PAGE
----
New research has determined that inattentional blindness — the temporary obliviousness to extraneous stimuli during periods of intense focus — is much more common than most of us would like to think.

A new study from Brigham and Women's Hospital found that the condition is surprisingly prevalent even among highly trained experts, as 83 percent of the specialized subjects flunked the researchers' attention test.

The reason? None of them saw the gorilla.

"When engaged in a demanding task, attention can act like a set of blinders, making it possible for stimuli to pass, undetected, right in front of our eyes," said lead author Trafton Drew, Ph.D. "We found that even experts are vulnerable to this phenomenon."

In the experiment, researchers recruited 24 radiologists to perform a routine lung nodule detection task, a familiar professional activity that required them to examine five different pulmonary X-ray scans.

Each scan contained an average of 10 lung nodules. However, in the fifth scan, researchers added something that generally does not appear in X-rays: a gorilla.

The layered silhouette of a giant ape, 48 times larger than a lung nodule, appeared at the top corner of the scan. While eye-movement tracking measures indicated that most subjects stared right at it, a menacing 83 percent failed to register what they were actually looking at.

Believing themselves to be performing an isolated task, the radiologists would simply not allow their attention to wander, making it exceedingly difficult for any of them to process the ectopic primate.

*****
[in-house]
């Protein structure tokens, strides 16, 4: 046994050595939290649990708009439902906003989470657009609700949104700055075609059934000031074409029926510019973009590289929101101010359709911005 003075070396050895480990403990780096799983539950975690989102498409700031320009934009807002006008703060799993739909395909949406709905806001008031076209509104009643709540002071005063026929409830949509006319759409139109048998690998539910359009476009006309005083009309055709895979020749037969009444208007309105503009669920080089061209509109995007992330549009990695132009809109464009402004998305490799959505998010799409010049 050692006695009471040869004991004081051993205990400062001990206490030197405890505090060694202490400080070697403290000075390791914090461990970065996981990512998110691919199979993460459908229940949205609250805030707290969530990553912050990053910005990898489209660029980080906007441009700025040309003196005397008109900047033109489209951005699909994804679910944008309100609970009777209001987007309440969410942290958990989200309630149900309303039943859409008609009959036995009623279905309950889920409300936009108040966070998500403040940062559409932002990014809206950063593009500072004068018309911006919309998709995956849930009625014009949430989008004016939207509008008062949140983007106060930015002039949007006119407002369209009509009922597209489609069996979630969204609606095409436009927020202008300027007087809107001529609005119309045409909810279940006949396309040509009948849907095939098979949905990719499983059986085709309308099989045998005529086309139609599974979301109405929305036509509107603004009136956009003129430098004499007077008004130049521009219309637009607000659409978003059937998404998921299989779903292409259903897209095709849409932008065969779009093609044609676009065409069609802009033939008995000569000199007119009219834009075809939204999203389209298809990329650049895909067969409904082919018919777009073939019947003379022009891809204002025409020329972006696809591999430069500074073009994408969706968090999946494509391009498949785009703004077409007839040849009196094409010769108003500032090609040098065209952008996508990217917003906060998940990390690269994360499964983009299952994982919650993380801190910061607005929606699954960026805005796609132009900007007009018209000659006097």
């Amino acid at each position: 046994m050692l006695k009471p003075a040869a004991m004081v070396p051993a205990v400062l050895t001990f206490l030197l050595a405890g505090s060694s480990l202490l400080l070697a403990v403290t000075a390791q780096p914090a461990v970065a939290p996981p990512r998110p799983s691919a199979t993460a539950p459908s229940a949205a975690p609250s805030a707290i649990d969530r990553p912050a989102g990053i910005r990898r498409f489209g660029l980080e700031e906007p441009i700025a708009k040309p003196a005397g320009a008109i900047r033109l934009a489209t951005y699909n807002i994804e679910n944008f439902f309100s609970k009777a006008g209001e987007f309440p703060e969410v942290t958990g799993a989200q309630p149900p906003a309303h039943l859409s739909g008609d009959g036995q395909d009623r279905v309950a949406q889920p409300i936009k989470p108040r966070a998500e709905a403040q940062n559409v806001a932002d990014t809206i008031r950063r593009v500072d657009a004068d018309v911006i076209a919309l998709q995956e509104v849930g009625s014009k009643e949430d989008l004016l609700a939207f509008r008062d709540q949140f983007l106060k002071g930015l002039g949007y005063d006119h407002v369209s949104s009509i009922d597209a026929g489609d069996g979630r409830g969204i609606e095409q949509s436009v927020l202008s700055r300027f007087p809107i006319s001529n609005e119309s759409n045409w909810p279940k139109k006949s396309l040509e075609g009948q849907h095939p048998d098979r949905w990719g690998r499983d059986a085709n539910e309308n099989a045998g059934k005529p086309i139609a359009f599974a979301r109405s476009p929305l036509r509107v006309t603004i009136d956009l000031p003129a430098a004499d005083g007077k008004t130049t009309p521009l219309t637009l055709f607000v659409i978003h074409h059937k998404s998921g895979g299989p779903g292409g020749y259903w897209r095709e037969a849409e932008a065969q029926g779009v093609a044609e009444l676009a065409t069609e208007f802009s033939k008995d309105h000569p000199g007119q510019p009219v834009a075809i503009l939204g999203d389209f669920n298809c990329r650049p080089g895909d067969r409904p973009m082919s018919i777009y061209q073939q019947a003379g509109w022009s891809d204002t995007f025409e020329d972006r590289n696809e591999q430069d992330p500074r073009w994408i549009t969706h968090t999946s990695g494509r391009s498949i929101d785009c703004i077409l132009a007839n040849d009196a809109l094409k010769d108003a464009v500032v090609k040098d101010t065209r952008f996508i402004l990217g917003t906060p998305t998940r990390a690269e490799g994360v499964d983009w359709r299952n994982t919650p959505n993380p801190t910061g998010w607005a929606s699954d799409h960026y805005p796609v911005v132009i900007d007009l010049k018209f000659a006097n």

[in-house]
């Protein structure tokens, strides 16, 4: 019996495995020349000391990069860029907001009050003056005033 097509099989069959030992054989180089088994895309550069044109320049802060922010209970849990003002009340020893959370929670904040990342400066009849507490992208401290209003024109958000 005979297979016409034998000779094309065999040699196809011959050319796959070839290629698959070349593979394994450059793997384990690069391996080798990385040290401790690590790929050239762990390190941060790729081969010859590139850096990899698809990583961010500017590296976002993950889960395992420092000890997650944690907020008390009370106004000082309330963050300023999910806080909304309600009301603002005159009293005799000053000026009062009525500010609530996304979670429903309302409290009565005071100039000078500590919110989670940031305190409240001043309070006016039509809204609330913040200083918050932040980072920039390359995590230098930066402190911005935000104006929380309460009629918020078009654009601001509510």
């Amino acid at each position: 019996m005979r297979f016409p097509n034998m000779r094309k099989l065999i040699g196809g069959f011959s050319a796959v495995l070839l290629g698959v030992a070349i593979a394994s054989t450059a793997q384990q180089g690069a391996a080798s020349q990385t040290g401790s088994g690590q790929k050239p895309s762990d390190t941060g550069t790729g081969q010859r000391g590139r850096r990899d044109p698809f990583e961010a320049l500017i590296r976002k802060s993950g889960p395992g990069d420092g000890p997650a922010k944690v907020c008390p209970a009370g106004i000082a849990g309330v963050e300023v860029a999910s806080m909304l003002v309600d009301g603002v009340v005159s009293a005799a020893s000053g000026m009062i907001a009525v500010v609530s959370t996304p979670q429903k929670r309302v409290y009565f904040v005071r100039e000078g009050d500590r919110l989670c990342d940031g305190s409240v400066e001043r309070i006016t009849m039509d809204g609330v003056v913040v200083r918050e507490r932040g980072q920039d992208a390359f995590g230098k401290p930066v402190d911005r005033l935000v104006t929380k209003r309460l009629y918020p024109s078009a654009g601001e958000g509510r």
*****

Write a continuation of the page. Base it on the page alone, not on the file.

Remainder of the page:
"The radiologists missed the gorillas not because they could not see them, but because the way their brains had framed what they were doing. They were looking for cancer nodules, not gorillas," said Jeremy Wolfe, senior psychologist and director of the Visual Attention Laboratory at Brigham and Women's Hospital. "This study helps illustrate that what we become focused on becomes the center of our world, and it shapes what we can and cannot see."

Rather than a scathing indictment against the detection skills of today's radiologists, the new study is a simply a way of illuminating the prevalence and inevitability of the condition itself. Our mind, it seems, has a curious tendency to discriminate between relevant and irrelevant stimuli, and not even the most skilled experts are exempt from this phenomenon.

You'll find the researchers' results this week in Psychological Science. If you look for them, that is.

 

Source: Drew T, Võ ML-H, Wolfe JM. The Invisible Gorilla Strikes Again: Sustained Inattentional Blindness in Expert Observers. Psychological Science. 2013.